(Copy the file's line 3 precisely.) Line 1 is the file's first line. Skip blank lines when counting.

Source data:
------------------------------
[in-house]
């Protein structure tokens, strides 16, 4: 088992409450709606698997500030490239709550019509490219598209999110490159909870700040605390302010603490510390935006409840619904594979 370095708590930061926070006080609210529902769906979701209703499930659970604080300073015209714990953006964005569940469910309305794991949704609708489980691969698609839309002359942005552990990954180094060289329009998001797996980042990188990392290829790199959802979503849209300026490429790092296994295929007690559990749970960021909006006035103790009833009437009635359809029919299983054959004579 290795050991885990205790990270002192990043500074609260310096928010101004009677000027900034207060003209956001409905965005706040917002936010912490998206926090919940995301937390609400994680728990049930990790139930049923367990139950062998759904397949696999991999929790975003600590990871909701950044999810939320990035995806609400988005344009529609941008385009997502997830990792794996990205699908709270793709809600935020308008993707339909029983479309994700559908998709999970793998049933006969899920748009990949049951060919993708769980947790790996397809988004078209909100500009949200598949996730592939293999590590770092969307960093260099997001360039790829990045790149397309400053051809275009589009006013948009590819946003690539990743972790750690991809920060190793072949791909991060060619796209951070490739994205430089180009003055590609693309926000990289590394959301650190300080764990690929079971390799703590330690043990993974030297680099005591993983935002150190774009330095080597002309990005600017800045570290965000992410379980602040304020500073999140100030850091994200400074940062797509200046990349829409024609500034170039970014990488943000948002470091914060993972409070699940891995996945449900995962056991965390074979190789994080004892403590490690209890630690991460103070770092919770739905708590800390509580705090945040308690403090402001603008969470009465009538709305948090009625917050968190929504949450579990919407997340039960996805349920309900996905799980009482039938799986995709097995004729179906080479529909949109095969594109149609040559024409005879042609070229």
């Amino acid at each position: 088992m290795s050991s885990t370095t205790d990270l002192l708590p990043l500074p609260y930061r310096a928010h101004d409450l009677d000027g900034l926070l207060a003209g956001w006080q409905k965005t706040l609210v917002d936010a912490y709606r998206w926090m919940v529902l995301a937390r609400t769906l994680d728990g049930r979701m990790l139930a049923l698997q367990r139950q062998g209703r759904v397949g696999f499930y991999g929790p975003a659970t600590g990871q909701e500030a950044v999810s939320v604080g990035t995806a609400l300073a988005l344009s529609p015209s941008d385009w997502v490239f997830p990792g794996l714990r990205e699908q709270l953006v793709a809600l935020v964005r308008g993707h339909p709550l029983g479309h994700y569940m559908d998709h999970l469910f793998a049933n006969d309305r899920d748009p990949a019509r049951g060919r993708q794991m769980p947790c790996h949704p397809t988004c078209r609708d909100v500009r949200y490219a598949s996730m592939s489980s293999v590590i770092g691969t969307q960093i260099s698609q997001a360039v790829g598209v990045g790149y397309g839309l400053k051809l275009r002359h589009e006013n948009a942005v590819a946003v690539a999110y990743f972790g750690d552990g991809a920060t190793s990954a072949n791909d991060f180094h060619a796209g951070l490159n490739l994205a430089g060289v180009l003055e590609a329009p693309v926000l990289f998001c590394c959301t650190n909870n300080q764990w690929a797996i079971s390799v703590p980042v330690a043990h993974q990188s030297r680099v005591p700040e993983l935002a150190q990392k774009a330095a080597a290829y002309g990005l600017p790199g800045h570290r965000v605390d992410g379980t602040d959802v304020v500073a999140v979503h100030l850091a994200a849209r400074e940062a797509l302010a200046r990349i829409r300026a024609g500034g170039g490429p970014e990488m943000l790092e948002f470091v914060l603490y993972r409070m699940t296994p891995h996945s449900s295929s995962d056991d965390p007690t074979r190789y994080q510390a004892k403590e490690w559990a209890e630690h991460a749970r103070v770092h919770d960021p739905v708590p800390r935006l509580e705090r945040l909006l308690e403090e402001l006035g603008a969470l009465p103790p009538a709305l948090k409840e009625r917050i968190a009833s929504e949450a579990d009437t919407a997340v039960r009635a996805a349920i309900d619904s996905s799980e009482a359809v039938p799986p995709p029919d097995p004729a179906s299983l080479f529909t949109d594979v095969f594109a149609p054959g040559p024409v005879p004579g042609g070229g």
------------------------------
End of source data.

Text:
């Amino acid at each position: 088992m290795s050991s885990t370095t205790d990270l002192l708590p990043l500074p609260y930061r310096a928010h101004d409450l009677d000027g900034l926070l207060a003209g956001w006080q409905k965005t706040l609210v917002d936010a912490y709606r998206w926090m919940v529902l995301a937390r609400t769906l994680d728990g049930r979701m990790l139930a049923l698997q367990r139950q062998g209703r759904v397949g696999f499930y991999g929790p975003a659970t600590g990871q909701e500030a950044v999810s939320v604080g990035t995806a609400l300073a988005l344009s529609p015209s941008d385009w997502v490239f997830p990792g794996l714990r990205e699908q709270l953006v793709a809600l935020v964005r308008g993707h339909p709550l029983g479309h994700y569940m559908d998709h999970l469910f793998a049933n006969d309305r899920d748009p990949a019509r049951g060919r993708q794991m769980p947790c790996h949704p397809t988004c078209r609708d909100v500009r949200y490219a598949s996730m592939s489980s293999v590590i770092g691969t969307q960093i260099s698609q997001a360039v790829g598209v990045g790149y397309g839309l400053k051809l275009r002359h589009e006013n948009a942005v590819a946003v690539a999110y990743f972790g750690d552990g991809a920060t190793s990954a072949n791909d991060f180094h060619a796209g951070l490159n490739l994205a430089g060289v180009l003055e590609a329009p693309v926000l990289f998001c590394c959301t650190n909870n300080q764990w690929a797996i079971s390799v703590p980042v330690a043990h993974q990188s030297r680099v005591p700040e993983l935002a150190q990392k774009a330095a080597a290829y002309g990005l600017p790199g800045h570290r965000v605390d992410g379980t602040d959802v304020v500073a999140v979503h100030l850091a994200a849209r400074e940062a797509l302010a200046r990349i829409r300026a024609g500034g170039g490429p970014e990488m943000l790092e948002f470091v914060l603490y993972r409070m699940t296994p891995h996945s449900s295929s995962d056991d965390p007690t074979r190789y994080q510390a004892k403590e490690w559990a209890e630690h991460a749970r103070v770092h919770d960021p739905v708590p800390r935006l509580e705090r945040l909006l308690e403090e402001l006035g603008a969470l009465p103790p009538a709305l948090k409840e009625r917050i968190a009833s929504e949450a579990d009437t919407a997340v039960r009635a996805a349920i309900d619904s996905s799980e009482a359809v039938p799986p995709p029919d097995p004729a179906s299983l080479f529909t949109d594979v095969f594109a149609p054959g040559p024409v005879p004579g042609g070229g």